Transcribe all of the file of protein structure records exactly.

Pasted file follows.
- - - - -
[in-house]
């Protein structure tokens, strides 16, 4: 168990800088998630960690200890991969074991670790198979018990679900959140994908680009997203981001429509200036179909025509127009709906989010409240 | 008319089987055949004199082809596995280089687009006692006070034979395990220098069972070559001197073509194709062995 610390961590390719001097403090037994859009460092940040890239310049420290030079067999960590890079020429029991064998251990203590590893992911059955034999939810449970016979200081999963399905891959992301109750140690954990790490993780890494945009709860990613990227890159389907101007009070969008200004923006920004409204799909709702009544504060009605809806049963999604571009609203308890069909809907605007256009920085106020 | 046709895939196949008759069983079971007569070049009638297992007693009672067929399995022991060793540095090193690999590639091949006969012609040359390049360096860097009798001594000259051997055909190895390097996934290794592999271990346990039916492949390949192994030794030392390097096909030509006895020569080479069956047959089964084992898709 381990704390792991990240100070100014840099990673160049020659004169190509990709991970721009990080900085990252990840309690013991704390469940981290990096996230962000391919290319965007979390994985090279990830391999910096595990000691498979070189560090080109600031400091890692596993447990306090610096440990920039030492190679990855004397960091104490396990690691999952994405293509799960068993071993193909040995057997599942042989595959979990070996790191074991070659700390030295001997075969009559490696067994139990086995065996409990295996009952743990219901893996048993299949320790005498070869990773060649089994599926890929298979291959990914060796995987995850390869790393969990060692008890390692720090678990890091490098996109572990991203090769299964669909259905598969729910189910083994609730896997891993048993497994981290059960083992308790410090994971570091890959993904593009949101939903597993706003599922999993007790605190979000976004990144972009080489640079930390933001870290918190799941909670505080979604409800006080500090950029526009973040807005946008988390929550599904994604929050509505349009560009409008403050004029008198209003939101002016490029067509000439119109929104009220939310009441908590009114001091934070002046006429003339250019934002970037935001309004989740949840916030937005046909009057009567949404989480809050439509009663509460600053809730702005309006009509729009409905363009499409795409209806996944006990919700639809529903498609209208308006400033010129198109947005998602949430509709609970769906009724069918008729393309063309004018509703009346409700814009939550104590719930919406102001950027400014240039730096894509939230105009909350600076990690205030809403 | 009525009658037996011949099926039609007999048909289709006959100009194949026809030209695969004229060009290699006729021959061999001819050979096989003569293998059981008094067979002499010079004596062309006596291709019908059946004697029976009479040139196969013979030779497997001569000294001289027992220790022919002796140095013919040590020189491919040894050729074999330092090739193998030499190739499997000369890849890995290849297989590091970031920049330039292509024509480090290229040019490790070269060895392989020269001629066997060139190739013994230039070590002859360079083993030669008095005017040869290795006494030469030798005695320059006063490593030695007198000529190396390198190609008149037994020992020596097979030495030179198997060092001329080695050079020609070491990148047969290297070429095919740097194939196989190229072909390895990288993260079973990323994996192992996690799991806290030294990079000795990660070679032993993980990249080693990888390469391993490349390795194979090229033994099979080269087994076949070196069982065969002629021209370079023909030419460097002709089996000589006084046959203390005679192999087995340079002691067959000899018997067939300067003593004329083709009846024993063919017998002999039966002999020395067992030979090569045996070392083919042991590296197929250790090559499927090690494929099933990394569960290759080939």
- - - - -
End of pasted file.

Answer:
[in-house]
């Protein structure tokens, strides 16, 4: 168990800088998630960690200890991969074991670790198979018990679900959140994908680009997203981001429509200036179909025509127009709906989010409240 | 008319089987055949004199082809596995280089687009006692006070034979395990220098069972070559001197073509194709062995 610390961590390719001097403090037994859009460092940040890239310049420290030079067999960590890079020429029991064998251990203590590893992911059955034999939810449970016979200081999963399905891959992301109750140690954990790490993780890494945009709860990613990227890159389907101007009070969008200004923006920004409204799909709702009544504060009605809806049963999604571009609203308890069909809907605007256009920085106020 | 046709895939196949008759069983079971007569070049009638297992007693009672067929399995022991060793540095090193690999590639091949006969012609040359390049360096860097009798001594000259051997055909190895390097996934290794592999271990346990039916492949390949192994030794030392390097096909030509006895020569080479069956047959089964084992898709 381990704390792991990240100070100014840099990673160049020659004169190509990709991970721009990080900085990252990840309690013991704390469940981290990096996230962000391919290319965007979390994985090279990830391999910096595990000691498979070189560090080109600031400091890692596993447990306090610096440990920039030492190679990855004397960091104490396990690691999952994405293509799960068993071993193909040995057997599942042989595959979990070996790191074991070659700390030295001997075969009559490696067994139990086995065996409990295996009952743990219901893996048993299949320790005498070869990773060649089994599926890929298979291959990914060796995987995850390869790393969990060692008890390692720090678990890091490098996109572990991203090769299964669909259905598969729910189910083994609730896997891993048993497994981290059960083992308790410090994971570091890959993904593009949101939903597993706003599922999993007790605190979000976004990144972009080489640079930390933001870290918190799941909670505080979604409800006080500090950029526009973040807005946008988390929550599904994604929050509505349009560009409008403050004029008198209003939101002016490029067509000439119109929104009220939310009441908590009114001091934070002046006429003339250019934002970037935001309004989740949840916030937005046909009057009567949404989480809050439509009663509460600053809730702005309006009509729009409905363009499409795409209806996944006990919700639809529903498609209208308006400033010129198109947005998602949430509709609970769906009724069918008729393309063309004018509703009346409700814009939550104590719930919406102001950027400014240039730096894509939230105009909350600076990690205030809403 | 009525009658037996011949099926039609007999048909289709006959100009194949026809030209695969004229060009290699006729021959061999001819050979096989003569293998059981008094067979002499010079004596062309006596291709019908059946004697029976009479040139196969013979030779497997001569000294001289027992220790022919002796140095013919040590020189491919040894050729074999330092090739193998030499190739499997000369890849890995290849297989590091970031920049330039292509024509480090290229040019490790070269060895392989020269001629066997060139190739013994230039070590002859360079083993030669008095005017040869290795006494030469030798005695320059006063490593030695007198000529190396390198190609008149037994020992020596097979030495030179198997060092001329080695050079020609070491990148047969290297070429095919740097194939196989190229072909390895990288993260079973990323994996192992996690799991806290030294990079000795990660070679032993993980990249080693990888390469391993490349390795194979090229033994099979080269087994076949070196069982065969002629021209370079023909030419460097002709089996000589006084046959203390005679192999087995340079002691067959000899018997067939300067003593004329083709009846024993063919017998002999039966002999020395067992030979090569045996070392083919042991590296197929250790090559499927090690494929099933990394569960290759080939």